Our global forecast was closed for new data on 14 February. At that point, the coronavirus (Covid-19) outbreak was mostly concentrated in China with only limited spread to other countries. For our central forecast, we assumed that the associated economic disruption would be relatively short-lived and concentrated in China, with some transmission through supply chains to other parts of Asia and Europe. This implied a temporary impact on global GDP and trade, weighing modestly on UK activity in the first part of this year – a mild ‘V-shaped’ shock.
In calibrating the size of the effect, we were guided by the impact of the 2003 SARS outbreak, which is estimated to have knocked around 1 percentage point off Chinese GDP growth that year.a The associated impact on world GDP and trade was, though, quite limited. Since then, the share of China in world GDP and world trade has more than doubled. For that reason, we expected the impact on world GDP and world trade to be somewhat greater.
Bearing this in mind, we lowered our forecast for Chinese GDP growth in 2020 by 1 percentage point (to 5 per cent), with smaller adjustments in other parts of Asia, the US and the euro area, that together reduced world GDP growth by 0.3 percentage points. On this basis we lowered our forecasts for the growth of world trade and UK export markets by 0.5 and 0.2 percentage points respectively. This was expected to knock 0.1 percentage points off UK GDP growth this year.
Since we closed our pre-measures forecast (which serves as a stable basis for the Chancellor’s Budget policy decisions), it has become clear that the spread of coronavirus will be far wider than assumed in our central forecast, pointing to a deeper – and possibly more prolonged – slowdown. While the number of confirmed cases in the UK is still relatively small at the time of writing, the Chief Medical Officer, Professor Chris Whitty, has already declared that an epidemic is now “likely” here and the Government has announced plans as to how it would respond.b
The intensification of the outbreak overseas will affect the UK through a variety of channels: a more pronounced slowdown in export markets; potential shortages of inputs as supply chains are disrupted; disruption of travel plans and international transport; and the general impact of heightened uncertainty on spending by businesses and households. In addition, a widespread outbreak in the UK would directly impact both supply, as businesses have to operate with a substantially reduced workforce as individuals are placed under quarantine, and demand, as consumers stay at home in order to avoid contact with others.c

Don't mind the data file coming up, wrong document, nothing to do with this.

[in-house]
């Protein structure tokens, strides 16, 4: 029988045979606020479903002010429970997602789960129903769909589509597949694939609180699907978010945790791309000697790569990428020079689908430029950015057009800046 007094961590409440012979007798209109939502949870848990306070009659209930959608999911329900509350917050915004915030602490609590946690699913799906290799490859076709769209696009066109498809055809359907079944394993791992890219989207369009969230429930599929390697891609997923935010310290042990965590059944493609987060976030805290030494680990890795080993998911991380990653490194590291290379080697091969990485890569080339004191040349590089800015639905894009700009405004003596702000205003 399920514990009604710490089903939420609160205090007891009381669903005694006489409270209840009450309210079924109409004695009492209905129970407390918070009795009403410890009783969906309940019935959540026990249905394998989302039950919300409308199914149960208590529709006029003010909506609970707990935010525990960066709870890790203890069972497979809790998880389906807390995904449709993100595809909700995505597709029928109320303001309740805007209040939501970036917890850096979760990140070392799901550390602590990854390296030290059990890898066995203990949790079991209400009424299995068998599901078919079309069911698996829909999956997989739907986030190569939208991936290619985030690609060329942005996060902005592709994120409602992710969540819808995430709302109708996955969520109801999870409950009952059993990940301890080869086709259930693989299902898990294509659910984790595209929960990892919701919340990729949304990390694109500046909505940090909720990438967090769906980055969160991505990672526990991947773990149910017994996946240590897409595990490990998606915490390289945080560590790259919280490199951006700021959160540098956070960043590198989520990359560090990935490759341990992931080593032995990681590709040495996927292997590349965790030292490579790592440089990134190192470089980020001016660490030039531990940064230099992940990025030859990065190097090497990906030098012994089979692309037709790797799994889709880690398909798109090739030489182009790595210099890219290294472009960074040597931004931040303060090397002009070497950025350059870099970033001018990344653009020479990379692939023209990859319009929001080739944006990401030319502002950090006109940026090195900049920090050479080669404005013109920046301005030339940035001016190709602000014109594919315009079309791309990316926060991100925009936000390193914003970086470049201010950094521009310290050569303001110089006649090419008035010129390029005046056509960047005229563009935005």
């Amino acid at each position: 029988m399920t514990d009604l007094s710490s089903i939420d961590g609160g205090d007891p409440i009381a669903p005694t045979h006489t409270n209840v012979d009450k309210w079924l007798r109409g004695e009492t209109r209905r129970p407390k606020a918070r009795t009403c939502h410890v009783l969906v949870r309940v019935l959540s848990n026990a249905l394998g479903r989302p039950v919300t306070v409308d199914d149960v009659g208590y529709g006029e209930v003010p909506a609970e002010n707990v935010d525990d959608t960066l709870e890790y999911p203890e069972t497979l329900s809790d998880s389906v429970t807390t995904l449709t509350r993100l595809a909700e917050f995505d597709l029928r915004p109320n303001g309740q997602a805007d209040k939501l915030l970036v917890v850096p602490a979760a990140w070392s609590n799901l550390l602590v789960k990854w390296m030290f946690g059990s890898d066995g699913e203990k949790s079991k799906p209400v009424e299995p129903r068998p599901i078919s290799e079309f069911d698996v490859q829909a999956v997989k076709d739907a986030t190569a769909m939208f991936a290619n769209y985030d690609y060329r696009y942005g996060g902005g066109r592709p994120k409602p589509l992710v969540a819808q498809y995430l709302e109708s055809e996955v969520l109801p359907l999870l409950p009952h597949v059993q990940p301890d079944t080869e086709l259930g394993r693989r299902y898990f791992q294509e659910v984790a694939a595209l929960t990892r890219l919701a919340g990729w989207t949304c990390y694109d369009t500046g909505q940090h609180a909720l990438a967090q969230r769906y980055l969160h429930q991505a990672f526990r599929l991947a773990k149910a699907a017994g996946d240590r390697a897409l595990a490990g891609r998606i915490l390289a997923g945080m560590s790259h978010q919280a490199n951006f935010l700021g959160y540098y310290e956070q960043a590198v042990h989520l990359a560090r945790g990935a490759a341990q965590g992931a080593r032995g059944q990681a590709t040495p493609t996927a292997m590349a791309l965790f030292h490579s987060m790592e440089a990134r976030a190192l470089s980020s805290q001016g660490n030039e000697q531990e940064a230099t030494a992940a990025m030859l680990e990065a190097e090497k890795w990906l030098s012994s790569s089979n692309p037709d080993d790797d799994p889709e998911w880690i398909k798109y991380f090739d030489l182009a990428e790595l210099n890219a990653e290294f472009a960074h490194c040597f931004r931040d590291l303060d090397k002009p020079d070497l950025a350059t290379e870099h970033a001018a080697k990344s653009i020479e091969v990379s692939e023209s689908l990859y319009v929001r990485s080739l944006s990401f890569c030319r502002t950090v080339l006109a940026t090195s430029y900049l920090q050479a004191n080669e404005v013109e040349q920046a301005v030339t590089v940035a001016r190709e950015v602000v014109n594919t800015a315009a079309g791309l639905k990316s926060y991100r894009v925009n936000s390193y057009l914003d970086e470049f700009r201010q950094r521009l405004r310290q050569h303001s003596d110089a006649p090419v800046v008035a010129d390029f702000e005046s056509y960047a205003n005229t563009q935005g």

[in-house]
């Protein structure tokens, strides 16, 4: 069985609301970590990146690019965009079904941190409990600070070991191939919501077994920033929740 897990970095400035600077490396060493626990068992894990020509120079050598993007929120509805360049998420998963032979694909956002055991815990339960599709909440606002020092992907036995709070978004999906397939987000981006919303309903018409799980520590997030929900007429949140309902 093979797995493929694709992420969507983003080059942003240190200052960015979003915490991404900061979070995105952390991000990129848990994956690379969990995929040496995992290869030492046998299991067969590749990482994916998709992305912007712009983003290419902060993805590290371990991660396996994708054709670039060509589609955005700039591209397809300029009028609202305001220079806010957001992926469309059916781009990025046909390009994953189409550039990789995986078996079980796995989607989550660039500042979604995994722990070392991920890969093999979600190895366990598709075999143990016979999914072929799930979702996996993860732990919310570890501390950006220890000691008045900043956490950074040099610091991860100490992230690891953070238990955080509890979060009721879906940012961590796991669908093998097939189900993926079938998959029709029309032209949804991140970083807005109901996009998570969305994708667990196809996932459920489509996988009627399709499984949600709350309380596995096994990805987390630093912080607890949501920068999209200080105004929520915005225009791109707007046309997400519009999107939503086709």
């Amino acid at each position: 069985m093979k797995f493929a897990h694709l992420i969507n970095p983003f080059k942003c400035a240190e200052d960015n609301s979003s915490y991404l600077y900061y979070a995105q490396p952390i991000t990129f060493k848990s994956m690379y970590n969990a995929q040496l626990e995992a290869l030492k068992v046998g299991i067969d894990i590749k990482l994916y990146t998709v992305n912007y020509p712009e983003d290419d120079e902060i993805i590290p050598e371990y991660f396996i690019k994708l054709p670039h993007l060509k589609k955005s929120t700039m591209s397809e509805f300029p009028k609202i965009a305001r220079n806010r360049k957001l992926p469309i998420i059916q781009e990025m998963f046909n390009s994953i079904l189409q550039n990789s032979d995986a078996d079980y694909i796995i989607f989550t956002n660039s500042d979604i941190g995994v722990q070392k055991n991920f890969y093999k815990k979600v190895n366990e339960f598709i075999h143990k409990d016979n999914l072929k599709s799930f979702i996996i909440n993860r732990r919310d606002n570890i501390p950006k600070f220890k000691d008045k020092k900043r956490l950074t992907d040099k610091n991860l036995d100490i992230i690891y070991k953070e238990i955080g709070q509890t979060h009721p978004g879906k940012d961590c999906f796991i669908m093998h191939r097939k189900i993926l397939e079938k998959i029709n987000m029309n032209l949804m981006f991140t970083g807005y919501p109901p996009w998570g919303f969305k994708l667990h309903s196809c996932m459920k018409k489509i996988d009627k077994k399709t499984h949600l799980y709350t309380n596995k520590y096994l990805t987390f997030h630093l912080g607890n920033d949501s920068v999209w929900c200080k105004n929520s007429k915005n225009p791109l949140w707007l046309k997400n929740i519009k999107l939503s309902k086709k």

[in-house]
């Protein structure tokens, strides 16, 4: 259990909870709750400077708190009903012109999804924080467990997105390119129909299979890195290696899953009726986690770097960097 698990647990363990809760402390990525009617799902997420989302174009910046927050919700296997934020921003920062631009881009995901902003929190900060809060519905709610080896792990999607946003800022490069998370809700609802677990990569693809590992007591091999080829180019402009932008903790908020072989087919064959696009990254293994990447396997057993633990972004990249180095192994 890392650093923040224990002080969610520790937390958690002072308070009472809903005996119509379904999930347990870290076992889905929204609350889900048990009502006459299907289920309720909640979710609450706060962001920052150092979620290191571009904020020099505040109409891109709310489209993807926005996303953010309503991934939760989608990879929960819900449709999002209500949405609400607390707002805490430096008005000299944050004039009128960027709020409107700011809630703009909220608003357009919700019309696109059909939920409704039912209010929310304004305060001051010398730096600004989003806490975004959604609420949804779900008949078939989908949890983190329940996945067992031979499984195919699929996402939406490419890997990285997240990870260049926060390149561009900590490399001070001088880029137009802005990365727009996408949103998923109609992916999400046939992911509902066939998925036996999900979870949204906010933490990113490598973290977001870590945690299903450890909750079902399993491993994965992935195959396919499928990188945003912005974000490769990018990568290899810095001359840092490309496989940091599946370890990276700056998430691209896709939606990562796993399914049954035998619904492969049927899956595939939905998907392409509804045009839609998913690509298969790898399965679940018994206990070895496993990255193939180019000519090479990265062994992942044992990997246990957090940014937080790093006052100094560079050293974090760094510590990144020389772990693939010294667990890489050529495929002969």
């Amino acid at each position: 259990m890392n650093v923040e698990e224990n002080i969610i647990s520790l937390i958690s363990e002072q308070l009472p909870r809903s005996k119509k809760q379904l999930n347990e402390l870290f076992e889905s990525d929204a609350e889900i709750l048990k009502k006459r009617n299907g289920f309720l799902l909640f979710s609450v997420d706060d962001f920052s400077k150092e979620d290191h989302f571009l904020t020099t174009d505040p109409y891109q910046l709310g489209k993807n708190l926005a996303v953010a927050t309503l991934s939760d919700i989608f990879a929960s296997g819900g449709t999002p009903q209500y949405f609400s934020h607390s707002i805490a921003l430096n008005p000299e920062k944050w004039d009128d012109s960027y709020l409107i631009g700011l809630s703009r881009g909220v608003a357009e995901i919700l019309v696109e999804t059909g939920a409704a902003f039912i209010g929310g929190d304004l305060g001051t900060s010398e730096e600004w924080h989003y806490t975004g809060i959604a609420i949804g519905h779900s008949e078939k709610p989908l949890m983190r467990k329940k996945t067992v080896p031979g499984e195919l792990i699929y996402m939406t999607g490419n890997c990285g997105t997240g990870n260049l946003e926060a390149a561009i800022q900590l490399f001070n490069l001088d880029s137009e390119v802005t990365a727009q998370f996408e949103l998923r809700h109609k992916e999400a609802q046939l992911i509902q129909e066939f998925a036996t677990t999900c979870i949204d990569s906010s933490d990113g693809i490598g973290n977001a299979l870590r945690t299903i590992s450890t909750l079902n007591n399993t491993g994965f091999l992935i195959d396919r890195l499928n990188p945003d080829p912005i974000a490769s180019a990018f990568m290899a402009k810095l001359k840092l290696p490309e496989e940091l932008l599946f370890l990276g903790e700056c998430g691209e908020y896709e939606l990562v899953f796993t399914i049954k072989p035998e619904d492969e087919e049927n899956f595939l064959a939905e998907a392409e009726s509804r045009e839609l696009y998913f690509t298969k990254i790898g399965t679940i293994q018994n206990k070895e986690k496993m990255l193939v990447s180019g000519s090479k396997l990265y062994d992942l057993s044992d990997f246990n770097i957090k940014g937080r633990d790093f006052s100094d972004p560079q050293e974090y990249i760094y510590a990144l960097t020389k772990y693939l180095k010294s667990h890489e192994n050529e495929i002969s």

This is a fast-moving situation and forecasts necessarily become speculative. The OECD’s Interim Economic Outlook – released after we closed our forecast – has a ‘baseline’ scenario that assumes the outbreak is contained and largely centred in China (though much more severe than in our central forecast). In that scenario, world GDP growth slows to 2.4 per cent this year and world trade falls by 0.9 per cent. In its more severe ‘domino’ scenario, with broad contagion around the globe, the corresponding figures are 1.5 per cent and 3.8 per cent. The implications of slower growth for the public finances, abstracting from any discretionary measures, leads the median advanced economy to experience an increase in the budget deficit of 0.1 per cent of GDP in 2020 in the baseline scenario but more than 0.5 per cent in the more severe one.d
At this stage, it is too early to identify any economic impact in ONS data for the UK, but asset prices have moved sharply since we closed the window for financial market data on 11 February These movements alone would change our fiscal forecast. By the time London markets had closed on 6 March, equity prices had fallen 13 per cent; oil prices by about £7 a barrel; and the market implied path for Bank Rate over the coming years by around 25 basis points (Table B). Plugging these determinants into the main fiscal forecast models that use them would lower receipts in 2022-23 by £3.7 billion (dominated by the effect of lower equity prices on capital gains tax), but also lower spending by £1.5 billion (as the debt interest saving associated with the APF would be greater). So, other things being equal, borrowing would be £2.2 billion higher.
Table B: Indicative fiscal effects of changes in market determinants
In the Budget, the Chancellor announced measures intended to mitigate the effects of the more severe potential scenarios. Unavoidably, these were finalised after we closed our economic and fiscal forecasts. It is impossible at this point to give a reliable estimate of their fiscal consequences, as the take-up and implementation will depend on how the outbreak unfolds.